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Another fast-growing fintech tearing chunks off the carcase of the traditional banking industry

October 7, 2021

Affirm Holdings. AFRM. Buy @ $134 Times recommended: 3 First recommended: $109 Last recommended: $116. Lowest recommended: $105.5

Affirm is a fast-growing and incredibly innovative financial technology (fintech) company about which I have written before. Like Upstart Holdings, the more I look at Affirm the more excited I become. I think they could become a very large company indeed. Since Affirm was founded in the same year, 2012, as Upstart and is worth more you could say they are moving even faster than the latter business. I would certainly say that Affirm is right up there for excitement and potential with Upstart. These are two amazing businesses.

Much of their opportunity comes from the dire state of the traditional banking industry. Companies like Goldman Sachs are somewhat different because they make so much of their money from fees for advising on things like IPOs and mergers and acquisitions and from wealth management which may offer some protection. But old style branch-based consumer banking, the banking with which you and I come into contact, is desperately vulnerable.

When I think of banks I think maybe they are not too bad at providing a home for the liquid part of your savings. They take deposit and function reasonably well as a piggy bank although to the extent that they hold cash in current accounts with zero return that is not great for their customers.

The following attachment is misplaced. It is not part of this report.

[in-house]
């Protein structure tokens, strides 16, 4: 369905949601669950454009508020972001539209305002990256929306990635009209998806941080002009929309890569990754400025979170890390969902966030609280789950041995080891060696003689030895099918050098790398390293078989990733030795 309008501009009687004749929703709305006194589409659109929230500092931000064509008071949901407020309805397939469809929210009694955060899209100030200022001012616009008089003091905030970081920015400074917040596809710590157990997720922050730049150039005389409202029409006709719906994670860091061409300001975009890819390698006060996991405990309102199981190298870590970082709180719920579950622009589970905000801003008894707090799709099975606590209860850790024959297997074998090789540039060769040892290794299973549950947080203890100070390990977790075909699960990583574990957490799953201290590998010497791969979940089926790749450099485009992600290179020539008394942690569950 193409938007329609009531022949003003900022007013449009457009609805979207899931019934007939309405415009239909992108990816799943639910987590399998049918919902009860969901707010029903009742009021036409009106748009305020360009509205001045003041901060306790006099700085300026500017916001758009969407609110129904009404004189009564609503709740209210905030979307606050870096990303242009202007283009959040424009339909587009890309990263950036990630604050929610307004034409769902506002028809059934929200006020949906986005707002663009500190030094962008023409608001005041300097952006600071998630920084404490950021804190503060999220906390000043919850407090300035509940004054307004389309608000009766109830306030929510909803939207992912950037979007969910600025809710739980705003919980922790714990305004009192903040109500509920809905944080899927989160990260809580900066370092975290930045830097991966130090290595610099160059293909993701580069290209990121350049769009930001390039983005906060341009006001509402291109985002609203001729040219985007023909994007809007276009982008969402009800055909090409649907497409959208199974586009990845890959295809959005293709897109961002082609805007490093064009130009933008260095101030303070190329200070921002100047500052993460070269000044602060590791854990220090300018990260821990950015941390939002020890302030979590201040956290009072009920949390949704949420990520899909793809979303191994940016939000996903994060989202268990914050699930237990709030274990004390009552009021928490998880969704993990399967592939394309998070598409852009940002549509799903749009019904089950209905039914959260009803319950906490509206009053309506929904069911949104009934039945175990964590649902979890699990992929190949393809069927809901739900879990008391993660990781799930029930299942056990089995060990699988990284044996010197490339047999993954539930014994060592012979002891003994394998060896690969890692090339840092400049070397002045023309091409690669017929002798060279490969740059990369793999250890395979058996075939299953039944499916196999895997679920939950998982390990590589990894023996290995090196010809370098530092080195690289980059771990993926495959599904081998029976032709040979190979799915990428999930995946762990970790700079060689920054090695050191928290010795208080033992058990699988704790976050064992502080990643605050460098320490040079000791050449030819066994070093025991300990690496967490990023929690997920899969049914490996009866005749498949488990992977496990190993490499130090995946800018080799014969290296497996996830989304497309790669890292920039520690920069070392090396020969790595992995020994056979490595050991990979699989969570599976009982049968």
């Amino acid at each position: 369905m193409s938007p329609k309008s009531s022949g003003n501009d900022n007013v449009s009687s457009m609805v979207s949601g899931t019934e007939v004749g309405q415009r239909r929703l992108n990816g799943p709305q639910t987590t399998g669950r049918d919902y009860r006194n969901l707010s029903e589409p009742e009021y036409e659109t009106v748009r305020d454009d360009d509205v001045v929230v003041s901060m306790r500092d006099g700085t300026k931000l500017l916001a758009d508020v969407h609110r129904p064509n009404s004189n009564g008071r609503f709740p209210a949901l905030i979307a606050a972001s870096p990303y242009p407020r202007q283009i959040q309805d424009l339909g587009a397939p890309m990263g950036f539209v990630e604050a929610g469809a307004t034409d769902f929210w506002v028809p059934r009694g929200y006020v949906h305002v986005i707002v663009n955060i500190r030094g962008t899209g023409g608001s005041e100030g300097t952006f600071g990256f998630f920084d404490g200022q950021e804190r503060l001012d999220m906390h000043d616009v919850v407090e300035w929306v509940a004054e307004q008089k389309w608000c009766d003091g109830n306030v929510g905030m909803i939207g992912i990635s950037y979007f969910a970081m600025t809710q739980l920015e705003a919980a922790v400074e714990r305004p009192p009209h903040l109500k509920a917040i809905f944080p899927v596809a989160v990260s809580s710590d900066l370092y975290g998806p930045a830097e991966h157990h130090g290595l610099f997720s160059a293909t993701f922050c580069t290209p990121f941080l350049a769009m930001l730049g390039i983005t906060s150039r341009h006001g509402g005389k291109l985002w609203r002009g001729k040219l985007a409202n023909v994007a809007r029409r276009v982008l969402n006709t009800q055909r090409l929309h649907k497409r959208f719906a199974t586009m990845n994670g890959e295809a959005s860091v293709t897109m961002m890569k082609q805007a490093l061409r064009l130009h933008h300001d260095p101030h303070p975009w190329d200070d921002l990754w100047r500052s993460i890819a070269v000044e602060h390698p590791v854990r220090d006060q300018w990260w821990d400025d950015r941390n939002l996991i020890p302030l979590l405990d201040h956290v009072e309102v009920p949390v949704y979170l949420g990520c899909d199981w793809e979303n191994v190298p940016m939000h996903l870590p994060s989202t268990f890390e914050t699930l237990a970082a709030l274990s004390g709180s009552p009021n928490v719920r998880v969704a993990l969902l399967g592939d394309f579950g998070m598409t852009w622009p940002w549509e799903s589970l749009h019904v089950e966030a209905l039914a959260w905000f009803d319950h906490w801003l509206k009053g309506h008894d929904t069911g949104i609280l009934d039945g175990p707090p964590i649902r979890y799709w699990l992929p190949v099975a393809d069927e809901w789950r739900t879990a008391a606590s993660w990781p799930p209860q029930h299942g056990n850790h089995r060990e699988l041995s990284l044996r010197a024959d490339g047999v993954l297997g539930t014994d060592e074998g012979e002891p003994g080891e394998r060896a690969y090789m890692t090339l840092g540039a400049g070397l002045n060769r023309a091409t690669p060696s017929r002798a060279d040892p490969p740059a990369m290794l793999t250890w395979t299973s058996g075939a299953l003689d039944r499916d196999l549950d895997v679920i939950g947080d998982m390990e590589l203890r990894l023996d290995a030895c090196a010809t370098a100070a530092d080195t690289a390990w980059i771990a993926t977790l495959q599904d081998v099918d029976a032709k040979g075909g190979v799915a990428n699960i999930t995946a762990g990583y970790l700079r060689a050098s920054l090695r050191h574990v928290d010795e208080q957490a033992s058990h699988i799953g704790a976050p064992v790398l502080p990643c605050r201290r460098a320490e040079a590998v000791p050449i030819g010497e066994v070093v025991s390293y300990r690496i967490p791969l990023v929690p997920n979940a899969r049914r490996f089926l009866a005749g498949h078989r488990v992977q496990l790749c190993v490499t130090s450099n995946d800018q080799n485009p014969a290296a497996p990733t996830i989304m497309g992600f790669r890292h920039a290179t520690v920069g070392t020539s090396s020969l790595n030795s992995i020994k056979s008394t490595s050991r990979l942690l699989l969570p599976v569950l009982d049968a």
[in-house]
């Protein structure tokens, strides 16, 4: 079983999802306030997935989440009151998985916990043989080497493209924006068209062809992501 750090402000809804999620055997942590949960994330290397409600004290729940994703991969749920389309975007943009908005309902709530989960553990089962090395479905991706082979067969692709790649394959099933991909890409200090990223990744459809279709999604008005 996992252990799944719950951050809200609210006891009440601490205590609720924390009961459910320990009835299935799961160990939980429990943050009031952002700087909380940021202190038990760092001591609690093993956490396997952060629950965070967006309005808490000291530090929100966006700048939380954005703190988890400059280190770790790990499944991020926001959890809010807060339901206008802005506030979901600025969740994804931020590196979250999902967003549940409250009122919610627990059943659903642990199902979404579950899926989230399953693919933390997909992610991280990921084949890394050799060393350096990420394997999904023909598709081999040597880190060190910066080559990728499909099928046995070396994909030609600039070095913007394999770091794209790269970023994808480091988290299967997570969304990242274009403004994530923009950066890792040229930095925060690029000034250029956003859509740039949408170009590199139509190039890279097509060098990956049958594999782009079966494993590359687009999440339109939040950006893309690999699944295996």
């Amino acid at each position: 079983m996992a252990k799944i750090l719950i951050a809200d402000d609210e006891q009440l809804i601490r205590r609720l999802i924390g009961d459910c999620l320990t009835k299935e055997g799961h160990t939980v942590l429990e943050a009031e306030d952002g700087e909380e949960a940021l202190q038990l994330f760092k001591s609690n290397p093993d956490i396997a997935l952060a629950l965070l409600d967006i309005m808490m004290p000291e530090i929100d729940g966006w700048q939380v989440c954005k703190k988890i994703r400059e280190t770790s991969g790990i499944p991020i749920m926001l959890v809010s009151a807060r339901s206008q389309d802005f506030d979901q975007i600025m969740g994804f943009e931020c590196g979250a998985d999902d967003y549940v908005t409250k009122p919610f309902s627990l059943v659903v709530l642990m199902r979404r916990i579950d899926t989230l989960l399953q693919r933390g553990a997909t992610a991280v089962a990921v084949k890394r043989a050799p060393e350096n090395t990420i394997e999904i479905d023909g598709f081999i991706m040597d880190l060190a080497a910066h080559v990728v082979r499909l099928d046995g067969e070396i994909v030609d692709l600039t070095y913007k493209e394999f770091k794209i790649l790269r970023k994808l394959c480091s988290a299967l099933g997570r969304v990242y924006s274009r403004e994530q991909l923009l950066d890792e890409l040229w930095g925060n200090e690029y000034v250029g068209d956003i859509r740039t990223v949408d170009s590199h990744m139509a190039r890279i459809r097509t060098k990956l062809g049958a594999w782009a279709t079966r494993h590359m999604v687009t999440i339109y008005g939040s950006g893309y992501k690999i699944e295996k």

Everything else they do they do badly. They are slow to make payments, they are inflexible when it comes to lending money, they are outrageously expensive when it comes to transferring money internationally and there are innumerable hidden charges in their operations. This may reflect their high costs but whatever the reason they are a disaster for consumers and there must be a better way.

They are a bit like organised religion, heavily dependent on people who grew up using them and are too old to learn new tricks. My wife and I bank with Barclays. My children are increasingly moving their banking type operations to fintechs like Revolut and Wise. Payments into my business increasingly come through PayPal and Stripe and there was even somebody from the former on the phone to me the other day offering me a loan through something called PayPal Working Capital.

I have never had somebody on the phone from Barclays offering to lend me money.

As we saw from my recent stories Upstart does work with banks but I slightly wonder how long that will last. They need banks for their reputation, their ability to provide and attract customers and for the capital they can provide but it seems to me all these things could change in the future and Upstart could simply dispense with the banks and find its customers and its capital elsewhere. We shall see.

Affirm Holdings makes no pretence of working with the banks. It has other partners, really powerful partners like Wal-Mart, Shopify and Amazon and it has its own increasingly sophisticated ways of raising the capital it needs. Loads of companies don’t need banks anymore. Apple, Alphabet (Google) and Microsoft have stronger balance sheets by far than any bank and if they want to borrow they go direct to capital markets.

Affirm doesn’t see itself as a bank but rather as a highly innovative software engineering business. They are using cutting edge technology to help people pay for stuff in ways they want to. In particular they see themselves as replacing credit cards or, as they put it, unbundling credit cards.